6. Put a subtle or obvious nod to your loved one within your decor. This can be a framed photo on the wall, a painting that reminds you of them, or it can even be a letter you have from them that you’ve taped on the wall behind another piece of art. I have rocks around my house I’ve collected from different places and events that remind me of people and vacations. There can also be things like a key chain, tattoo, miniature on a shelf, or blanket that makes you feel connected to your loved one. Outdoor you can use wind chimes, crystal prisms, or sculptures in a garden. There are no right or wrong answers, only what you feel connected to. My mother in law turned my mom’s old bowling ball into a gazing ball; she used mirror pieces, my mom’s broken china, and photos of her and created a piece of yard art for me that I’ve cherished for over a decade.
  7. Turn their clothing into new things. My cousin made beautiful pillows from my Grandpa’s plaid shirts and added a decal of his signature on each. I later used strips of these same shirts to string the ornaments I made to honor his memory. I used my mom’s old fabric to create reusable Christmas gift bags. I’ve also used fabric and ribbon to wrap gifts in, recover chairs, and cover a corkboard to bring those items from the storage into ways they can be appreciated. Popular other items are teddy bears or stuffed animals, aprons, and quilts.
  8. Light a candle. Ask friends and family to light a candle in your loved one’s honor. Say a prayer, talk to your loved one, think of a positive time you had together while you light the candle. Make a moment of it. It can be a white candle or get a scent that reminds you of your loved one. There are great musky, manly smelling candles, or scents that bring you back in time such as vanilla, cranberry, apple pie, or woodsy. Scents can be an incredible memory maker and a reminder of past times. What a lovely way to ceremoniously honor our loved ones while also using our sense of smell for good.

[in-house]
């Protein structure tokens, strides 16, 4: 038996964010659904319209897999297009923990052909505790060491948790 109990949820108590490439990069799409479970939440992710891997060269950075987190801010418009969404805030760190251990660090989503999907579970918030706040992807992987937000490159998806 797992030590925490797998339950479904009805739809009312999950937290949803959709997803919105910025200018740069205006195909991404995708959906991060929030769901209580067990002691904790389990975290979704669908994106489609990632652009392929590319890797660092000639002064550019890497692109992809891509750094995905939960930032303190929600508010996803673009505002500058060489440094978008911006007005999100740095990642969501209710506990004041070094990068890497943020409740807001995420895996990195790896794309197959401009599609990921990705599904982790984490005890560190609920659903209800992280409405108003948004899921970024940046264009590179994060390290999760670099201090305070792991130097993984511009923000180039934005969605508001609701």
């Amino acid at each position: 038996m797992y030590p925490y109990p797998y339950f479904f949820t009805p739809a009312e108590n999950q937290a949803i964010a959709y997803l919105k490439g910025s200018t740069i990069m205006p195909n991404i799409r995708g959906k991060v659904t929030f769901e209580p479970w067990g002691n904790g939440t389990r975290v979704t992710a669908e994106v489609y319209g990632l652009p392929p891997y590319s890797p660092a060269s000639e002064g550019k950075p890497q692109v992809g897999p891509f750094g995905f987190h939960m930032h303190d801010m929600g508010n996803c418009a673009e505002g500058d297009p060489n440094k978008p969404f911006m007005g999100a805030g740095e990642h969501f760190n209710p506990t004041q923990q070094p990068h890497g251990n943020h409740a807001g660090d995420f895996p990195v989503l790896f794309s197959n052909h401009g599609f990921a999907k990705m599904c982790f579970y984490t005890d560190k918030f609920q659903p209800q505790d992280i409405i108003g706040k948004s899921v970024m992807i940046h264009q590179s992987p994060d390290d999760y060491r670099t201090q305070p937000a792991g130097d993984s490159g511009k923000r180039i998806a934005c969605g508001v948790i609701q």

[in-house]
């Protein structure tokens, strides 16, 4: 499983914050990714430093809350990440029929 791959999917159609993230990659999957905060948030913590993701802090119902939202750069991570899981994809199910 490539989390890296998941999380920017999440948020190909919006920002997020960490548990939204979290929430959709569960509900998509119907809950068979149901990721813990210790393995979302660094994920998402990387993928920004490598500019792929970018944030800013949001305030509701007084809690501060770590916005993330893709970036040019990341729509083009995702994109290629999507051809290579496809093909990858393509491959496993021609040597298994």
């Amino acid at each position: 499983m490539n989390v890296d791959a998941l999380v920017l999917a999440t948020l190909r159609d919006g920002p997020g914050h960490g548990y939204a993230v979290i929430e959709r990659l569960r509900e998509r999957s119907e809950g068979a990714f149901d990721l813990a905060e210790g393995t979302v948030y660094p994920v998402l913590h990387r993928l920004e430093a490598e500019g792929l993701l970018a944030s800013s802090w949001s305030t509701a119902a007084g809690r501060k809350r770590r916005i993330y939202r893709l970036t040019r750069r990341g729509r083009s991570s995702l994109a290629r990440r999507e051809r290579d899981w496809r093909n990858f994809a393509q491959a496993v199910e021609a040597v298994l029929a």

9. Play a song. Is there a song that makes you feel connected to your loved one? Give yourself the duration of that song to have a full-on crying session, to feel gratitude, think back to times together, feel them around you, or simply sit and see what you feel. This can be a Christmas carol, your loved one’s favorite song, or one that reminds you of them. There are no rules.
  10. Create a sacred space to honor your love for them. Some will call this an altar, if you don’t feel a connection to that term, whatever you want to call this is okay. You can use a shelf, the top of a dresser, a corner area… use whatever you have that works and feels right. You can layer fabrics, special momentos, add art, letters, a candle, photos. This is a place that is made specifically to honor your loved one, it should make you feel connected to them, it should feel special and uniquely perfect for both you and the person you’re honoring.

There is power in creating ceremony, in taking any regular moment, and adding reverence to it. To do this is to mentally and physically stop and take note of the moment. It’s to bookmark it in your brain and pause to let it absorb. There are benefits to doing this; it helps us feel the moment stronger, it helps us to know we are declaring it as important.

You can also read more about my feelings on past holidays in another article I’ve written called, “What I’ve learned about holiday expectations since my mom’s death”. You can find that article here.

Give yourself grace, know that the holidays won’t continuously get harder or easier. Each year, your emotions may be different. What would you add to this list? Help us all out by sharing your wisdom and experiences on what you’ve seen or done to honor your loved one in the comments.  Best wishes to you.

Noelle Rollins is an artist and author. Her new book, Sacred Hellos – Messages from Heaven is now available worldwide on Amazon or SacredHellos.com